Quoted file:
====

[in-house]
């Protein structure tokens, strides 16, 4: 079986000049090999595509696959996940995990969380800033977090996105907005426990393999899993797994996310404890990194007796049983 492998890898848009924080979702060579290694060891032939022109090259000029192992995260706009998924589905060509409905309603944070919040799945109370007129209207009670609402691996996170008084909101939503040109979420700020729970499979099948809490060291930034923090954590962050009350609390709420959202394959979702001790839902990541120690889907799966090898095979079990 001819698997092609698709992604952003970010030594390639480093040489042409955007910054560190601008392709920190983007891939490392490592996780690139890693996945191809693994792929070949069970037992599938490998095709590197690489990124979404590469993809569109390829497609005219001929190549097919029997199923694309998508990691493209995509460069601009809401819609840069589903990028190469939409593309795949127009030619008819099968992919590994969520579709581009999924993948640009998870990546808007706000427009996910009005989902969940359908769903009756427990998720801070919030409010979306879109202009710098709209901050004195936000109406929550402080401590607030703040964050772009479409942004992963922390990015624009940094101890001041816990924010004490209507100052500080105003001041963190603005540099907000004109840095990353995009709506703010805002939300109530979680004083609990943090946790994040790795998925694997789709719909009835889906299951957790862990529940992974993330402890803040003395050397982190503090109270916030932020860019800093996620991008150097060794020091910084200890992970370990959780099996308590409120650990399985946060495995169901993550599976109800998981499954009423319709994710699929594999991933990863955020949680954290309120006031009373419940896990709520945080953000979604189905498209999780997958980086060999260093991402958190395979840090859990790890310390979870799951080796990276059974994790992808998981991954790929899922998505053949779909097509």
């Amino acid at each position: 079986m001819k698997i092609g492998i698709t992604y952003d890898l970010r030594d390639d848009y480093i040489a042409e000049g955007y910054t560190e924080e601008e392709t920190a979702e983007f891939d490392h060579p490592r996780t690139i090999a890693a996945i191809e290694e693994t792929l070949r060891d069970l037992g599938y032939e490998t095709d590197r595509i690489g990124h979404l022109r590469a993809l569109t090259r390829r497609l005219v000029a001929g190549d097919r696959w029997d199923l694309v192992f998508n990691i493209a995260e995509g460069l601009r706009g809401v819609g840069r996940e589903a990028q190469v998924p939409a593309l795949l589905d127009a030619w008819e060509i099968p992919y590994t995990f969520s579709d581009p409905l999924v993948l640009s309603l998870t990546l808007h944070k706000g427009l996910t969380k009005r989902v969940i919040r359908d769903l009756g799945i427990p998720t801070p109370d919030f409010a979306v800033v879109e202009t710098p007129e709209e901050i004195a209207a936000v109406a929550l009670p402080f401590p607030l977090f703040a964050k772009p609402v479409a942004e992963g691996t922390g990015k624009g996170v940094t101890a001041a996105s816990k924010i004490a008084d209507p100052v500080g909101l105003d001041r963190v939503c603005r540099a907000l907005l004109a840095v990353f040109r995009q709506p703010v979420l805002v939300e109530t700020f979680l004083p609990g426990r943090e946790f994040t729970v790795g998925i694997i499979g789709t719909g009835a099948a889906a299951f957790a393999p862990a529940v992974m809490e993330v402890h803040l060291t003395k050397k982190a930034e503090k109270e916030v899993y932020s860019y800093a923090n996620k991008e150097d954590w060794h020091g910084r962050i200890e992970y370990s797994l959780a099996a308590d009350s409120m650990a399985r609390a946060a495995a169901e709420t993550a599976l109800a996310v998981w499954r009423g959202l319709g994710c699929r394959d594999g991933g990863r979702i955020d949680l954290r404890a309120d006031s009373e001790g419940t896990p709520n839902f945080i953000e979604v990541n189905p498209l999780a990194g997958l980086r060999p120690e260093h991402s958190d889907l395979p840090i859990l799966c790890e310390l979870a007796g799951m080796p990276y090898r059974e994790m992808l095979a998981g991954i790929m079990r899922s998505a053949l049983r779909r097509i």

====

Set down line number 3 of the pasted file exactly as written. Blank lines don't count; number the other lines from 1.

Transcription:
């Amino acid at each position: 079986m001819k698997i092609g492998i698709t992604y952003d890898l970010r030594d390639d848009y480093i040489a042409e000049g955007y910054t560190e924080e601008e392709t920190a979702e983007f891939d490392h060579p490592r996780t690139i090999a890693a996945i191809e290694e693994t792929l070949r060891d069970l037992g599938y032939e490998t095709d590197r595509i690489g990124h979404l022109r590469a993809l569109t090259r390829r497609l005219v000029a001929g190549d097919r696959w029997d199923l694309v192992f998508n990691i493209a995260e995509g460069l601009r706009g809401v819609g840069r996940e589903a990028q190469v998924p939409a593309l795949l589905d127009a030619w008819e060509i099968p992919y590994t995990f969520s579709d581009p409905l999924v993948l640009s309603l998870t990546l808007h944070k706000g427009l996910t969380k009005r989902v969940i919040r359908d769903l009756g799945i427990p998720t801070p109370d919030f409010a979306v800033v879109e202009t710098p007129e709209e901050i004195a209207a936000v109406a929550l009670p402080f401590p607030l977090f703040a964050k772009p609402v479409a942004e992963g691996t922390g990015k624009g996170v940094t101890a001041a996105s816990k924010i004490a008084d209507p100052v500080g909101l105003d001041r963190v939503c603005r540099a907000l907005l004109a840095v990353f040109r995009q709506p703010v979420l805002v939300e109530t700020f979680l004083p609990g426990r943090e946790f994040t729970v790795g998925i694997i499979g789709t719909g009835a099948a889906a299951f957790a393999p862990a529940v992974m809490e993330v402890h803040l060291t003395k050397k982190a930034e503090k109270e916030v899993y932020s860019y800093a923090n996620k991008e150097d954590w060794h020091g910084r962050i200890e992970y370990s797994l959780a099996a308590d009350s409120m650990a399985r609390a946060a495995a169901e709420t993550a599976l109800a996310v998981w499954r009423g959202l319709g994710c699929r394959d594999g991933g990863r979702i955020d949680l954290r404890a309120d006031s009373e001790g419940t896990p709520n839902f945080i953000e979604v990541n189905p498209l999780a990194g997958l980086r060999p120690e260093h991402s958190d889907l395979p840090i859990l799966c790890e310390l979870a007796g799951m080796p990276y090898r059974e994790m992808l095979a998981g991954i790929m079990r899922s998505a053949l049983r779909r097509i």